cost place to stay, but recently many new low and
medium cost places have sprung up in Jl Hanoman and Jl
is located between Ubud and Mas. It has been known as
the center of traditional music, and dances. The fine
art of local woodcarvers started a new style of wood
carving producing such things as fruits, flowers and
trees in their real shapes and colorings.
Cave, dates back to the 11 Th. century and is believed
to have been built as a monastery. Carvings on the
wall show a demon's head over the entrance, flanked by
two statues. The cave contains a statue of Ganesha.
Escavations have uncovered a bathing place with six
statues of nymphs holding water-spouts.
The ancient bas relief carvings
on the rock wall within walking distance of Goa Gajah,
was rediscovered in 1925. Follow the trail that runs
parallel to the main road, via a tiny village, then
through the fields to be among the small percentage of
travellers who visit this worthy sight.
temple of Pura Tirta Empul is built around the sacred
spring at Tampaksiring. Over 1000 years old, the
temple and its two bathing places have been used by
the people for good health and prosperity because of
the spring water's curative powers. Regular ceremonies
are held for purification. Specialties of the area are
bone and ivory carvings, and seashell ornaments.
villages of Kintamani and Penelokan give a fantastic
view of the active Mount Batur and Lake. The caldera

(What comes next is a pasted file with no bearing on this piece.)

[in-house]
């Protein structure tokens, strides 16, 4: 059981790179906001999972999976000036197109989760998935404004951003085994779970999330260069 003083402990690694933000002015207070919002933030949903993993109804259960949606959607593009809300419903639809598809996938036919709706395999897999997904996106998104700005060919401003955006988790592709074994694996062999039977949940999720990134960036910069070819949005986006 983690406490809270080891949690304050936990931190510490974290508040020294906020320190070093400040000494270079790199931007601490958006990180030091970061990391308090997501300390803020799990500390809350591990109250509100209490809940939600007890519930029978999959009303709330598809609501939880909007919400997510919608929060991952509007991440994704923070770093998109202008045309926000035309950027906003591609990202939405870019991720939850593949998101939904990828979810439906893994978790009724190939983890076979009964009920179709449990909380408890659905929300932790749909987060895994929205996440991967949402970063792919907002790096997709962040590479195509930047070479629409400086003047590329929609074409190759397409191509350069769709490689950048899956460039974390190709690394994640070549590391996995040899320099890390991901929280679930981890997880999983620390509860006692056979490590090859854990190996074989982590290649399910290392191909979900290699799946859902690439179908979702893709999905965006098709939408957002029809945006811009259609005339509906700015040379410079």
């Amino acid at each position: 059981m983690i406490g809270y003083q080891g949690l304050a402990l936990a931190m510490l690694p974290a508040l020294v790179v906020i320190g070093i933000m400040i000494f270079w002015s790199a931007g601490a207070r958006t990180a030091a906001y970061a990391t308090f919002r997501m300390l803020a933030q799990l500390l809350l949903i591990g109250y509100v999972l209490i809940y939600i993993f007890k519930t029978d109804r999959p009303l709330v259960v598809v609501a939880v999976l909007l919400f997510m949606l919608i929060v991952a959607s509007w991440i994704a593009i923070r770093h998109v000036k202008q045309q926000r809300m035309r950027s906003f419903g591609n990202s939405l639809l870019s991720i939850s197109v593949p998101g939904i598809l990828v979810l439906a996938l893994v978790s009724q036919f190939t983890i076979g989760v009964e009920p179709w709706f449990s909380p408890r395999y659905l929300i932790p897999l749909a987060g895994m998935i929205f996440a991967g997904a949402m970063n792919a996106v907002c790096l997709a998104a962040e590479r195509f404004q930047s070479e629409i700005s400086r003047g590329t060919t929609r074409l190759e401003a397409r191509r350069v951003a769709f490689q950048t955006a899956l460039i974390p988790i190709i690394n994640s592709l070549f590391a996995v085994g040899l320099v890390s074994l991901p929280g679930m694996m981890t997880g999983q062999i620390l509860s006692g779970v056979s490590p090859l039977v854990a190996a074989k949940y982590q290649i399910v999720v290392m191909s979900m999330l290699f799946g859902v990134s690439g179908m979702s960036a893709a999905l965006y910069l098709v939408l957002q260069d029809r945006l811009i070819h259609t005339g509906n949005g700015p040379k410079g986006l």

of Batur is impressive: 7 miles in diameter and 60
feet deep. From Penelokan, a road leads to Kedisan on
the shores of the lake where boats can be hired to
cross over to Trunyan. This ancient village is
inhabited by people who call themselves "Bali Aga"
or original Balinese who have maintained many of their
old ways. The Puser Jagat temple has an unusual
architecture and stands under a massive Banyan tree.
Kehen is situated in Bangli, Bali's second largest
temple. Three terraced courtyards are connected by
steps, and their balustrades are decorated with
carvings and statues. A large Banyan tree with a tower
shades the lowest and second courtyard, while in the
third courtyard several shrines for the gods and
ancestors are found.
former seat of the Javanese Hindu Kingdom in Bali from
where Balinese royalty draws its blood line, Klungkung
was the oldest kingdom on the island and its "Raja"
the most exalted. The Kerta Gosa or Royal Court of
justice built in the 18th century, is specially known
for its ceiling murals painted in the traditional
wayang style, portraying punishment in hell and the
rewards in heaven and other aspects of moralities. The
floating pavilion, garden and lotus ponds in this
walled-in complex, located on the main intersection of
town are a reminder of the former glory of this
km from Klungkung is Goa Lawah or bat cave. The roof
is covered with thousands of bats and its entrance is
guarded by a temple believed to be founded by a sage
nine centuries ago.
as the "Mother Temple of Bali", the
sanctuary of Besakih on the slopes of Mt. Agung is the